Dental pain is one of the most prevalent types of orofacial pain but its mechanism is still poorly understood. Understanding cellular and molecular mechanisms of tooth pain is critical for developing novel strategies for better treating dental pain. Nociceptors are divided into largely two populations, peptidergic nociceptors and non-peptidergic nociceptors. In tooth pulp, a large population of afferents is known to be peptidergic. However, there is no convincing evidence of a pulpal projection of IB4-positive non-peptidergic afferents. Our preliminary study using a novel mouse model revealed that tooth pulp is densely innervated by a subpopulation of nociceptive primary afferents selectively expressing Mrgprd, Mas-related G protein-coupled receptor subtype D. Since the Mrgprd-positive afferents represent a majority of non-peptidergic nociceptors in skin, it strongly suggests that tooth pulp has a profuse projection of non-peptidergic nociceptors. In this application, we will define the neurochemical properties of Mrgprd-positive dental afferents in retrogradely labeled trigeminal ganglia to provide unambiguous evidence of the pulpal projection of IB4-positive non-peptidergic afferents (Aim I). In order to demonstrate that the afferents are involved in neural responses and potentially pain upon tooth injury or inflammation, we will demonstrate the involvement of Mrgprd-positive afferents in the activation of trigeminal nociceptive circuitry upon tooth injury (Aim II) and investigate whether tooth inflammation enhances ATP-evoked activation of Mrgprd-positive pulpal nociceptors (Aim III). These studies will provide strong anatomical and functional evidence of a novel subset of dental afferents and provide the scientific rationale for developing potential analgesic agents targeting molecules enriched in this subpopulation of neurons.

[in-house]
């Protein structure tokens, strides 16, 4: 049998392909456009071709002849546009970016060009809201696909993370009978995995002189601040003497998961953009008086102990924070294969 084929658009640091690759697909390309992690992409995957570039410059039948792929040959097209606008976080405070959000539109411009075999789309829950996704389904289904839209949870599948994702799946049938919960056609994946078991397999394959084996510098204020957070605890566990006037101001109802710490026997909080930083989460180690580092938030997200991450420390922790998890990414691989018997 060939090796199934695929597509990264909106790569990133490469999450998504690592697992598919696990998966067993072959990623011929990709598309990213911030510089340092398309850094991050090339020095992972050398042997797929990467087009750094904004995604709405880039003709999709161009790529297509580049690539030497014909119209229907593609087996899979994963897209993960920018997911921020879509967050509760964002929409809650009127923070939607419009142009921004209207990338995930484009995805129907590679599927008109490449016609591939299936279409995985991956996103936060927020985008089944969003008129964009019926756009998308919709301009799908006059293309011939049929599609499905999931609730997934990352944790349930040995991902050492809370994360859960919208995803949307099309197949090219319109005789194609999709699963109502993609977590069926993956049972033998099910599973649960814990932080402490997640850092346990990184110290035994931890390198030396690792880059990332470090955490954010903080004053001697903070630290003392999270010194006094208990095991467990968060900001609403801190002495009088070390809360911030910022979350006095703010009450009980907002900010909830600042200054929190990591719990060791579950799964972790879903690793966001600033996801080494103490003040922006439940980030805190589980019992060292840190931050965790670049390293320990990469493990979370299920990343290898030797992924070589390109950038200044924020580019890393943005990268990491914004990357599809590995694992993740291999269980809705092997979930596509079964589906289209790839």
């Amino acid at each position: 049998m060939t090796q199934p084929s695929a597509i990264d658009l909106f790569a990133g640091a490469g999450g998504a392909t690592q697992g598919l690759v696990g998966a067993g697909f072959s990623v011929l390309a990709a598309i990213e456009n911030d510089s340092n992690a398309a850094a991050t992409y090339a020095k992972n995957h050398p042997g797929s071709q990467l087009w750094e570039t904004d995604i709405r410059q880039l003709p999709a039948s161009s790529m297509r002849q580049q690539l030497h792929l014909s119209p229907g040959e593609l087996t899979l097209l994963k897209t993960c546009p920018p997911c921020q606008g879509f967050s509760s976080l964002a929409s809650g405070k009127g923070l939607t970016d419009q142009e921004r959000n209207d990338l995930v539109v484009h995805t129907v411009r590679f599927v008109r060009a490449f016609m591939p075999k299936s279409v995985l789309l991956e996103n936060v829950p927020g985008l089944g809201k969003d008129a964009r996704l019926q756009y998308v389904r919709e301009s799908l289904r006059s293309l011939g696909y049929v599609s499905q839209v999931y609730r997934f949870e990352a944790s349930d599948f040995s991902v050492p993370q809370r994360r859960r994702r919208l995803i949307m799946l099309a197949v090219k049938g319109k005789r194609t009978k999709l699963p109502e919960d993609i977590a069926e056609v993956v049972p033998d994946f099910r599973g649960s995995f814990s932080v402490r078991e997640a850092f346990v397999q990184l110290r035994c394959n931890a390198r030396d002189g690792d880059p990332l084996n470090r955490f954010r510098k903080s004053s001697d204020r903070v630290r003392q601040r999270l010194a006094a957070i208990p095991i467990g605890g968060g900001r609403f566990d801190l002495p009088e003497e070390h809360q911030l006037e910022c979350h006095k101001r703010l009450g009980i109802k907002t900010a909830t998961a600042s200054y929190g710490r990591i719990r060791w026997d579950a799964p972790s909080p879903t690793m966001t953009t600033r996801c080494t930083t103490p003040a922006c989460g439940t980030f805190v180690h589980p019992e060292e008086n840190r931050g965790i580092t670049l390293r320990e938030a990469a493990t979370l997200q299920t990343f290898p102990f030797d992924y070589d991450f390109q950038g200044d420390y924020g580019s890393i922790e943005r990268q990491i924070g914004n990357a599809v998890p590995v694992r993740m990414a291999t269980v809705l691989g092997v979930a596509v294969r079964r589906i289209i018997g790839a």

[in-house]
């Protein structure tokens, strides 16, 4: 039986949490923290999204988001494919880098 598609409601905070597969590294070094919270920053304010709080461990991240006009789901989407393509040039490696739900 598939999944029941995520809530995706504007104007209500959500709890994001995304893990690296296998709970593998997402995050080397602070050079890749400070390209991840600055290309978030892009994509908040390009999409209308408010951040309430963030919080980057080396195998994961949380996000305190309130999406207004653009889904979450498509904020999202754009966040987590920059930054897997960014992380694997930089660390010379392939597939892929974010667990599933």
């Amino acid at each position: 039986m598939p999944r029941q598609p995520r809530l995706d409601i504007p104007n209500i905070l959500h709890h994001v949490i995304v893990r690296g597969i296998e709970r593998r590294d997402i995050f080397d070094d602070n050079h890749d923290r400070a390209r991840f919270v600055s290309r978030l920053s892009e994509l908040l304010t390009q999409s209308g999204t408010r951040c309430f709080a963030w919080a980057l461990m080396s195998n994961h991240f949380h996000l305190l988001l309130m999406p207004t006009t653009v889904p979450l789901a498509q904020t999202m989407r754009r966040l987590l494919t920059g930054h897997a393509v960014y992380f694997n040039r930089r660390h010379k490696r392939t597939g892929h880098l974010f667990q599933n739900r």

Dental pain is a major health problem. This study aims to elucidate the role of a novel type of nerve fibers conveying pain signals from tooth. The positive outcome of this study will help to better understand the cellular and molecular mechanisms of dental pain and provide a rationale for developing a strategy for preventing and treating this condition.